• The SACC resolved to launch two initiatives for national transformation and healing: The Initiative for Economic Transformation to be chaired by the outgoing SACC 1st Vice President, Rev. Frank Chikane; and the Initiative for Nation Building to be chaired by SACC General Secretary, Bishop Malusi Mpumlwana.
• The SACC calls on the governing party, in the light of the July unrest, to uphold the interests of the entire country, and not to allow its internal divisions to become the main threat to public order.
• The SACC appreciates the government’s efforts to strengthen public institutions, especially the investigating and prosecution systems; but urges for the speedy trial and imprisonment of those responsible for gross crimes against the people of South Africa, of corruption and theft from the public
purse. “As long as there are no big names in our courts and prisons, so long will impunity prevail for the spread of corruption”.
• The SACC decries the daily reports of the murder of election candidates, and calls for a political environment where political candidates can make it to the polls for the public to decide their fate, and not live in fear of perishing as a result of merciless and senseless killings. And for all people of faith to pray for the 1 November local government elections.
• The SACC reminds society of the unabating scourge of the deadly gender-based violence and calls on the public to be vigilant of and act on any indication that there might be abusive and violent relationships that threaten women and children. The Council extends sympathy to the Mooti family whose four children were kidnapped in Polokwane; and calls for the development of a dedicated police unit for both women and children’s safety, to address this new threat of the kidnapping of children.
• The SACC re-committed itself to redoubling its effort to fight the COVID-19 pandemic. It adopted #VaxuMzansi campaign as its current strategy in the vaccination efforts with others in society where churches and faith communities are called to vaccinate 70% of their members.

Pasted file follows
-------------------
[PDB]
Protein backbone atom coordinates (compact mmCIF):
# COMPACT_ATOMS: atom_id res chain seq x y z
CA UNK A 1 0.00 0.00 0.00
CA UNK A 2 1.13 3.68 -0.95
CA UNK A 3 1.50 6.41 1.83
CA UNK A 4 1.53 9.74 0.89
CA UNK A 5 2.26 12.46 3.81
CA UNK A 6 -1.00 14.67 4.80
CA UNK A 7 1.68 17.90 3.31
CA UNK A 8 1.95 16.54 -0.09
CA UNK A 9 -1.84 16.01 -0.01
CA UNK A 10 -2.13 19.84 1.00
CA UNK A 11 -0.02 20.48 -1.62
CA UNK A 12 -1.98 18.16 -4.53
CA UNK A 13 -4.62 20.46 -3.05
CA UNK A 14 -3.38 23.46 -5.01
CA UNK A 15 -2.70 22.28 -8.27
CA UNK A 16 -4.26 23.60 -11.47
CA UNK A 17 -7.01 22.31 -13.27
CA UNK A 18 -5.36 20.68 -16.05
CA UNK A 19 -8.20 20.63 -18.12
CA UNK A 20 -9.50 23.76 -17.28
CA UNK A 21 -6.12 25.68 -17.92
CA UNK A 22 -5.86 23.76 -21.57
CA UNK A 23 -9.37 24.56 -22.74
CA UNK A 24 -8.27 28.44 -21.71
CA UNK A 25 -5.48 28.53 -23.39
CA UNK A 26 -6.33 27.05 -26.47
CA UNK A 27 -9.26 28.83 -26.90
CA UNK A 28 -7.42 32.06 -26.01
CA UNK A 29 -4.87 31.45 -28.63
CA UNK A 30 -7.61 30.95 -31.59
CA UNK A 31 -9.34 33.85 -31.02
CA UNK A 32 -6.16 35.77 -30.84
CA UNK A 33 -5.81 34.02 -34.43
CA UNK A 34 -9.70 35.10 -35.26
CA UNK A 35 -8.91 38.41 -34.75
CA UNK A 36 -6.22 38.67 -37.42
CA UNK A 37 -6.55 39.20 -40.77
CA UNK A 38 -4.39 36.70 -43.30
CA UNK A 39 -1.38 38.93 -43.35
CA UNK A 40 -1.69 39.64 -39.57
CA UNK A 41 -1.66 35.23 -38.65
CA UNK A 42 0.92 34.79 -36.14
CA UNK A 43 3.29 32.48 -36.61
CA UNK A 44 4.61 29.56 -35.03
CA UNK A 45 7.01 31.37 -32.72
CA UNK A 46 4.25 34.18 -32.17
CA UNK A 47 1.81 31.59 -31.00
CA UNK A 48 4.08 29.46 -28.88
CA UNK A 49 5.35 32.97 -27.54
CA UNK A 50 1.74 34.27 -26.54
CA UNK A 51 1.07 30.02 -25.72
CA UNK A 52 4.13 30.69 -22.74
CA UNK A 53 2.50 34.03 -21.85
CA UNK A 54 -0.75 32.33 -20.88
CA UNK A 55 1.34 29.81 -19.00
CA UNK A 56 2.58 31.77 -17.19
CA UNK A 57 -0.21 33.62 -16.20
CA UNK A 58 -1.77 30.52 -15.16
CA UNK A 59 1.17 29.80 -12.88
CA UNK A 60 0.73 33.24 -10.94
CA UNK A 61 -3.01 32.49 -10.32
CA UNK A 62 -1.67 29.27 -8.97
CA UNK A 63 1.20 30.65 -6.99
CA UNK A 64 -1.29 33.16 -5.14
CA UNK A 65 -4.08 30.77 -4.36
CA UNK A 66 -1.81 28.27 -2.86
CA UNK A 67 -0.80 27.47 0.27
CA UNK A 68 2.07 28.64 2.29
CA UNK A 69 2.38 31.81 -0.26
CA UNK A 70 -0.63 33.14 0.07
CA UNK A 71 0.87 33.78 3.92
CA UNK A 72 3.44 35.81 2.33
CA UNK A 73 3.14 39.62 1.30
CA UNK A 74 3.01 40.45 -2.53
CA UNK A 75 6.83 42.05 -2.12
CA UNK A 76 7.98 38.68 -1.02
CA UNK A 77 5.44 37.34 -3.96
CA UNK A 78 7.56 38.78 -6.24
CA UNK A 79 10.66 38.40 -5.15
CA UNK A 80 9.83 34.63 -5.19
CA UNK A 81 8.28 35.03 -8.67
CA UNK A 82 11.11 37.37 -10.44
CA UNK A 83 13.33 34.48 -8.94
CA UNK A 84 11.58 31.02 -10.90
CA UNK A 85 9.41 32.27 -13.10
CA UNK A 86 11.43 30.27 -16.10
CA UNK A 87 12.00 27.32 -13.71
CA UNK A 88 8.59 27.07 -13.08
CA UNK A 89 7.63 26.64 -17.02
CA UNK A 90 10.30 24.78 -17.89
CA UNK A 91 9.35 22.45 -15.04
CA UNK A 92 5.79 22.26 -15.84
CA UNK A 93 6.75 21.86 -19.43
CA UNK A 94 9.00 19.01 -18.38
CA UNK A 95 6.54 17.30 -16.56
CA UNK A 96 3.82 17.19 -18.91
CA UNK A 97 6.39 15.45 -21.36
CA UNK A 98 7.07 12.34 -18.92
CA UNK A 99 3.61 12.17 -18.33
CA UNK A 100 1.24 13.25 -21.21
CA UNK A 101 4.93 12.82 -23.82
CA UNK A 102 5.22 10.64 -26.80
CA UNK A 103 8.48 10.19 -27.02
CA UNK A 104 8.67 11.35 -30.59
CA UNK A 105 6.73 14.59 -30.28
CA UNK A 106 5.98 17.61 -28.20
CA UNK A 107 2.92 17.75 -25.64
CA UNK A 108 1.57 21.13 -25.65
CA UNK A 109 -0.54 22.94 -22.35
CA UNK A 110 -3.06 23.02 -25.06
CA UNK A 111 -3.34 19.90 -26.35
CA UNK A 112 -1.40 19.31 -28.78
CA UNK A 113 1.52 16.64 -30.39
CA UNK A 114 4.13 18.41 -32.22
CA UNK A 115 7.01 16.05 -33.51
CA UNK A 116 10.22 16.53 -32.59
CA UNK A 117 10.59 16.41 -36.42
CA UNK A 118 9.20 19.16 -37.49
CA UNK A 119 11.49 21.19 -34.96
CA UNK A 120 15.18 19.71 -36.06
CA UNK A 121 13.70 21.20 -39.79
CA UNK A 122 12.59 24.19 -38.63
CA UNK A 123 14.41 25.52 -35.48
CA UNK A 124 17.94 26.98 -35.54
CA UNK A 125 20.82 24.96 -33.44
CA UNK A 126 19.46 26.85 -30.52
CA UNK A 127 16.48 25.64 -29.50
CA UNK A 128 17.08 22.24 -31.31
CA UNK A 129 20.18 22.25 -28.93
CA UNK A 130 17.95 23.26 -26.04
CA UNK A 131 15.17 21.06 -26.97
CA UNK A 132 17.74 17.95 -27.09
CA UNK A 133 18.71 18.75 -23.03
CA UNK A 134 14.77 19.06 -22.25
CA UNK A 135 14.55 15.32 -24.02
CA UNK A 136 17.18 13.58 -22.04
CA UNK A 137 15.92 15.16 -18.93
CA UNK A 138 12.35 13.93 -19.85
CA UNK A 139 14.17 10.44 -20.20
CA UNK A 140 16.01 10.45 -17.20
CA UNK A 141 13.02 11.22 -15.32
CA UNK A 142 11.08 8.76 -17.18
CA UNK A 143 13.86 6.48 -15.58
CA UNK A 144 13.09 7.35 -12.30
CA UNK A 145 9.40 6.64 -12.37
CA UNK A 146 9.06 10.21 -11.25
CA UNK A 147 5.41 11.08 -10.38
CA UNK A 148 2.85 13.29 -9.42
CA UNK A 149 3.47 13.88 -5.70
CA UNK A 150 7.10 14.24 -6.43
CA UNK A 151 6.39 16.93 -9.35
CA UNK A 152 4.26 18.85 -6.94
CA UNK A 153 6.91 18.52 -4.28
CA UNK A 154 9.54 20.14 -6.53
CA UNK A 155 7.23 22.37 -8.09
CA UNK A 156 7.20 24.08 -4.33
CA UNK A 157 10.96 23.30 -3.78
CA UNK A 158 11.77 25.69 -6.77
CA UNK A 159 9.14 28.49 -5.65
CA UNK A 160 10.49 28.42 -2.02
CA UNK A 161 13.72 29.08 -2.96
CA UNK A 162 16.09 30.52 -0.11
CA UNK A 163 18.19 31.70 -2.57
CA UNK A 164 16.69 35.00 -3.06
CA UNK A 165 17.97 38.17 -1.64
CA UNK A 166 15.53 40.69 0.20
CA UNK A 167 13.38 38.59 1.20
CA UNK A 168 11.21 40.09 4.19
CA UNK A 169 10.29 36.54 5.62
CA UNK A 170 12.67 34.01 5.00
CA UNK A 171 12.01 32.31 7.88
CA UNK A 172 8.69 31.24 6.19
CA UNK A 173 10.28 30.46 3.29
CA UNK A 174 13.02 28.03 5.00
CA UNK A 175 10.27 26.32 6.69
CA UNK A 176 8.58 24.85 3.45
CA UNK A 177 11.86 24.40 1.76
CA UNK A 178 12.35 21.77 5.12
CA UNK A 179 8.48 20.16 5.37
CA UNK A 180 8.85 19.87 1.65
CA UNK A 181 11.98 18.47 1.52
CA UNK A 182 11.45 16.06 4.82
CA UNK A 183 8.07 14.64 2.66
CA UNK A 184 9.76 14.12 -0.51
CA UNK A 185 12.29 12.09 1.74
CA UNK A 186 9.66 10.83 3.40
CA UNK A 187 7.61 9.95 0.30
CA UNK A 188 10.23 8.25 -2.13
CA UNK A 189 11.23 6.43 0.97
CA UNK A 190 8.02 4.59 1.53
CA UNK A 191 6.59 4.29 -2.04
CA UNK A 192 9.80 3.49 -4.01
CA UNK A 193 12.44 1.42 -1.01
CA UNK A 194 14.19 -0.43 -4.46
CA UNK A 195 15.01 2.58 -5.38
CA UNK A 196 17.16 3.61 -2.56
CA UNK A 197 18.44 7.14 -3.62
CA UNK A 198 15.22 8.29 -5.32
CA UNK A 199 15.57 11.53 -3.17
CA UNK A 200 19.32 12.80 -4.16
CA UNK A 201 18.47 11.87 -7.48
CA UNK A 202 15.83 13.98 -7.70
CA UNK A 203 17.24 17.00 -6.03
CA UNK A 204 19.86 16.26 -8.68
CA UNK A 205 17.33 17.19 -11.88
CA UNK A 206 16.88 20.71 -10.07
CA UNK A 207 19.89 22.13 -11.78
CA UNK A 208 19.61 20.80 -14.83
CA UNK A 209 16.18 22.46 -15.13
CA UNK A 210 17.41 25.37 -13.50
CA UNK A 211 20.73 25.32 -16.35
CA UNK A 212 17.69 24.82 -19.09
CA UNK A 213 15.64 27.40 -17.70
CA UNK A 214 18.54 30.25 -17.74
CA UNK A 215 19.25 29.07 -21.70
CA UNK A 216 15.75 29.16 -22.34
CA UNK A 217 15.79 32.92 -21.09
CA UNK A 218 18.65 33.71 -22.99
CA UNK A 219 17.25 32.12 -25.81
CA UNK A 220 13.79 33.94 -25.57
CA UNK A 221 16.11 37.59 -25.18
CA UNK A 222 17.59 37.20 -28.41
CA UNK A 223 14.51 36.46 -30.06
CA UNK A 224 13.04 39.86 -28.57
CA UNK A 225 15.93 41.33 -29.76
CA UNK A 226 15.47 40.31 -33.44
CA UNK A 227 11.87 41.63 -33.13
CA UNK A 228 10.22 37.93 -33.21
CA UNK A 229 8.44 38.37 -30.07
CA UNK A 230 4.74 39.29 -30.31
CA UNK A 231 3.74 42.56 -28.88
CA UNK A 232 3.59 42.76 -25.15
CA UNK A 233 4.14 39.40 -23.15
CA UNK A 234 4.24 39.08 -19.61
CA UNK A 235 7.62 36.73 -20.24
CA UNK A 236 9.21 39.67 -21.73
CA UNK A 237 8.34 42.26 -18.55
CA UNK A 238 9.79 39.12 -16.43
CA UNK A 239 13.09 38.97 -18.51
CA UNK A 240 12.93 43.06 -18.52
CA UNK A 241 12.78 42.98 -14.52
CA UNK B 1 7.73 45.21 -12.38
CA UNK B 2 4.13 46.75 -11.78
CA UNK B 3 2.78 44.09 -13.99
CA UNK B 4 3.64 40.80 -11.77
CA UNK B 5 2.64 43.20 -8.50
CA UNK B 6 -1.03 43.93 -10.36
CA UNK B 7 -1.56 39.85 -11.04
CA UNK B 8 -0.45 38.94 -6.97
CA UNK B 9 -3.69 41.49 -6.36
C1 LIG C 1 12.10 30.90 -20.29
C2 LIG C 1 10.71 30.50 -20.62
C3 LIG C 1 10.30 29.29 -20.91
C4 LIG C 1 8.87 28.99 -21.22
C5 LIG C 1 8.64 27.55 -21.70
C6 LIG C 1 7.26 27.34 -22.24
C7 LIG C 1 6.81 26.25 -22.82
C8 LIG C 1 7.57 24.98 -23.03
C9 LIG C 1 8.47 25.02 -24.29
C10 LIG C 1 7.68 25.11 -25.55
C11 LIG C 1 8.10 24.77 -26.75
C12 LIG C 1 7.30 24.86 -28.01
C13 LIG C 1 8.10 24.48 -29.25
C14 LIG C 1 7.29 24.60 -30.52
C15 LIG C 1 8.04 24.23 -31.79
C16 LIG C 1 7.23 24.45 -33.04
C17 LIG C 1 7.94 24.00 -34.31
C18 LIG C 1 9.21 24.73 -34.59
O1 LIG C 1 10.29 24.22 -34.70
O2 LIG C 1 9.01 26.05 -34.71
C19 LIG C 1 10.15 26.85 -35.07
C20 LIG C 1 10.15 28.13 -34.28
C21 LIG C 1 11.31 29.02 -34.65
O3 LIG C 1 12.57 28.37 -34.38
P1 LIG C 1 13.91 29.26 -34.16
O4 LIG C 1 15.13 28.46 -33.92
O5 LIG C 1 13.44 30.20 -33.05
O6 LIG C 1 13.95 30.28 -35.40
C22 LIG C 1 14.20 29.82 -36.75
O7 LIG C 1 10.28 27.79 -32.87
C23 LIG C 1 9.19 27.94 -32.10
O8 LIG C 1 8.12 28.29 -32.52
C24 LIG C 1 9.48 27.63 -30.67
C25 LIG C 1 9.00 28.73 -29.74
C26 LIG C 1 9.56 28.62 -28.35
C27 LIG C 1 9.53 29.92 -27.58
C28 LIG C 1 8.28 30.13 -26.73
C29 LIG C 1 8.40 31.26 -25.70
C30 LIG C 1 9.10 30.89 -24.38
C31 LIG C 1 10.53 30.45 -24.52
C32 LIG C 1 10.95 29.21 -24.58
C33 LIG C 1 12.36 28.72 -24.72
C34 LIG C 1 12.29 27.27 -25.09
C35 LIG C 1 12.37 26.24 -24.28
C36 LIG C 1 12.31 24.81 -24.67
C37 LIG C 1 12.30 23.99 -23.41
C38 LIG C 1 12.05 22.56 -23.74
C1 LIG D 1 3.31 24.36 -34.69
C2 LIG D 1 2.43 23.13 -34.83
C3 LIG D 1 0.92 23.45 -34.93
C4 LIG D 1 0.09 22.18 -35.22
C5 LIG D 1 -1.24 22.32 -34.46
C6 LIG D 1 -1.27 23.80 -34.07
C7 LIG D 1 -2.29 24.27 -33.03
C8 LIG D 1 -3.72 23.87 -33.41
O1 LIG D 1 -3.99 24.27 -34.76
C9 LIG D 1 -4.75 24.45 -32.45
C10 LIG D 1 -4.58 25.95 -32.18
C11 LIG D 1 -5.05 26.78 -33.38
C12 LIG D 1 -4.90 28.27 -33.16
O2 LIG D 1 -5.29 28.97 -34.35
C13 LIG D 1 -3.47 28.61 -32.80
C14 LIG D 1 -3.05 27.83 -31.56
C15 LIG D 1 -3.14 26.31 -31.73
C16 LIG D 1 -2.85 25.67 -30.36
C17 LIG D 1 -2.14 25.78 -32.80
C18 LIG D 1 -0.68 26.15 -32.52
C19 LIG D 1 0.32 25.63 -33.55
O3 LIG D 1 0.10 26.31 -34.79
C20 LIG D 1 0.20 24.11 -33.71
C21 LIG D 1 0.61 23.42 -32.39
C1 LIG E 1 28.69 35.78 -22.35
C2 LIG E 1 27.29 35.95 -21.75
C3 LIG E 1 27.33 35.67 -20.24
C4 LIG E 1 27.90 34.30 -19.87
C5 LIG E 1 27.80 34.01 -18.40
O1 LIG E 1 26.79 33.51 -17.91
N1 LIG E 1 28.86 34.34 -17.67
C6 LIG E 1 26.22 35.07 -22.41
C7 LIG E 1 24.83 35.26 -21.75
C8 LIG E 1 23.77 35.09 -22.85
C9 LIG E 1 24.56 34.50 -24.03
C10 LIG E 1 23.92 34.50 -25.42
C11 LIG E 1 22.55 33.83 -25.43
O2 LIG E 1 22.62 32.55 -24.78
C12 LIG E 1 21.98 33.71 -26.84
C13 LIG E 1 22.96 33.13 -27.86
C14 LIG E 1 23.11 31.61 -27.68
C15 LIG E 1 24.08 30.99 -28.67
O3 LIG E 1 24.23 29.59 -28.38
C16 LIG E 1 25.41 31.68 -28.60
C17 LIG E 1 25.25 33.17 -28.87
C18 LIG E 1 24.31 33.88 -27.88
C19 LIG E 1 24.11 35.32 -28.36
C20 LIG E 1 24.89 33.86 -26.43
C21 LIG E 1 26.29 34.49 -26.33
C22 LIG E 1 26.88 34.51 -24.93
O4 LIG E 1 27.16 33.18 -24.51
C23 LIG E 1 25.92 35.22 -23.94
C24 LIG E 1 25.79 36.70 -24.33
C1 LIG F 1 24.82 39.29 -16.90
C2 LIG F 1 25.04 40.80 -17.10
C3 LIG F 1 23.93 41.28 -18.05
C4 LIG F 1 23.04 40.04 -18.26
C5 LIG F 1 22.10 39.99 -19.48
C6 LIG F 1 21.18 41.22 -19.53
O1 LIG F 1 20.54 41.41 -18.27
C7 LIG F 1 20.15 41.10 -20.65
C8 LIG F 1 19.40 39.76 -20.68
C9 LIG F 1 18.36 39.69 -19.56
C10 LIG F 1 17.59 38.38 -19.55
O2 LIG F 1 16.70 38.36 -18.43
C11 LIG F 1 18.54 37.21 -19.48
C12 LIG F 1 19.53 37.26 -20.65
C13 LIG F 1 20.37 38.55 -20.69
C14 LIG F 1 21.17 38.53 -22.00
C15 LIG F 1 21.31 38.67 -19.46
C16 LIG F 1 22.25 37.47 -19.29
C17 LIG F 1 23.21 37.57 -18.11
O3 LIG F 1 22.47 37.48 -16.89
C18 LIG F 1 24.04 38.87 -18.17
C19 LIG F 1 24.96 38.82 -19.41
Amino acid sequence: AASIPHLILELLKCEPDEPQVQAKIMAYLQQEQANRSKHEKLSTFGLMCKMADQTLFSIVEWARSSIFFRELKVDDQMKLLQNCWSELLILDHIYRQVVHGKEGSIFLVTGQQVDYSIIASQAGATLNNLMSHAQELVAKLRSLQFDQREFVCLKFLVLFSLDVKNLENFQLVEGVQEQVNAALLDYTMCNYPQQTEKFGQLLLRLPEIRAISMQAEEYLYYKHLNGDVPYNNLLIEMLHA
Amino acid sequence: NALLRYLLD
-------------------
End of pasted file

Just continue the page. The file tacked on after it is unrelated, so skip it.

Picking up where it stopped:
• On international matters the SACC also resolved to:
• Extend a prayerful hand of support for the churches Council of Swaziland Churches of eSwatini in their endeavours to resolve the burning national issues, and calls on the SADC delegation to support the churches’ efforts
for a national dialogue.
• Reject Israel’s illegal measures to annex Palestinian land in the West
Bank, undermining the two-state solution; and calls on the world community and the churches to heed the cry of the Palestinian Churches and people to intervene for a just and lasting peace and security for all.
• Support the Mozambican Christian Council and the people of Mozambique
in the face of insurgency in Cabo Delgado, and expresses appreciation for
the SADC mission to help Mozambique overcome this deadly challenge.

“We need to find a way of giving direction and giving a measure of hope; to recover our best self, of which we are capable. Everything we are seeing in the rot and disintegration of our society is not really us, not what we can become. There is a cry for a leadership for hope; a leadership for the emotional security of all in South Africa,” concluded Mpumlwana.


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Khuthalani Khumalo
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South African Council of Churches